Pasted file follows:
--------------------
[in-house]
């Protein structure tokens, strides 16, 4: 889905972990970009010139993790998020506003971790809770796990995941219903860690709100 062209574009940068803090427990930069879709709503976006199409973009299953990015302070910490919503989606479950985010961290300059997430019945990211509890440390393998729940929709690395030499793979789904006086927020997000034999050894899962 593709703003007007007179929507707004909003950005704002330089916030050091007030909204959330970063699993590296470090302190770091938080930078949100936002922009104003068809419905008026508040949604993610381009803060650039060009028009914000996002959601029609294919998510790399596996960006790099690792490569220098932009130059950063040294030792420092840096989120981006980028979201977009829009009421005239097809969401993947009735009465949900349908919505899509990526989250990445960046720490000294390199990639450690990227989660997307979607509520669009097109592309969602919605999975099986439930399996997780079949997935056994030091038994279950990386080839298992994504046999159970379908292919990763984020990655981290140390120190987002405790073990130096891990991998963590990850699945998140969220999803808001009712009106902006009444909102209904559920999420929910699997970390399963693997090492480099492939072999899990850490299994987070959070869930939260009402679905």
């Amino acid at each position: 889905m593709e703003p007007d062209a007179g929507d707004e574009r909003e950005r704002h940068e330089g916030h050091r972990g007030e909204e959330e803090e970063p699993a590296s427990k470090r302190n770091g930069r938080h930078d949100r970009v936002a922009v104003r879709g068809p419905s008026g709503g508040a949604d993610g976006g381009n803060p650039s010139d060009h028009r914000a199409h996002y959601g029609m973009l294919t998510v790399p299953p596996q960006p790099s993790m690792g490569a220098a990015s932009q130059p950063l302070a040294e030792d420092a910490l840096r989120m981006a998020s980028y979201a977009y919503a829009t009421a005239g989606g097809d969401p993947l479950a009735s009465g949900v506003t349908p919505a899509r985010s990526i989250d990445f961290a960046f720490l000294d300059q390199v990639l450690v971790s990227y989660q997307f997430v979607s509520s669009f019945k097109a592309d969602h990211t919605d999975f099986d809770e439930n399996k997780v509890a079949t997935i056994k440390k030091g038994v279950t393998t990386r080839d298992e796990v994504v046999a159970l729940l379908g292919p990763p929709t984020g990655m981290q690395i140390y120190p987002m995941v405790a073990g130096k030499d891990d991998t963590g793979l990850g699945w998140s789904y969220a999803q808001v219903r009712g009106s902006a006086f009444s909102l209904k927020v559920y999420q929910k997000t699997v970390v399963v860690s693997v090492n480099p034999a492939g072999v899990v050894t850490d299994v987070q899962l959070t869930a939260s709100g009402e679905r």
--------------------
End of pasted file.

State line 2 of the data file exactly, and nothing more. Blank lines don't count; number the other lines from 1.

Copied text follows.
């Protein structure tokens, strides 16, 4: 889905972990970009010139993790998020506003971790809770796990995941219903860690709100 062209574009940068803090427990930069879709709503976006199409973009299953990015302070910490919503989606479950985010961290300059997430019945990211509890440390393998729940929709690395030499793979789904006086927020997000034999050894899962 593709703003007007007179929507707004909003950005704002330089916030050091007030909204959330970063699993590296470090302190770091938080930078949100936002922009104003068809419905008026508040949604993610381009803060650039060009028009914000996002959601029609294919998510790399596996960006790099690792490569220098932009130059950063040294030792420092840096989120981006980028979201977009829009009421005239097809969401993947009735009465949900349908919505899509990526989250990445960046720490000294390199990639450690990227989660997307979607509520669009097109592309969602919605999975099986439930399996997780079949997935056994030091038994279950990386080839298992994504046999159970379908292919990763984020990655981290140390120190987002405790073990130096891990991998963590990850699945998140969220999803808001009712009106902006009444909102209904559920999420929910699997970390399963693997090492480099492939072999899990850490299994987070959070869930939260009402679905």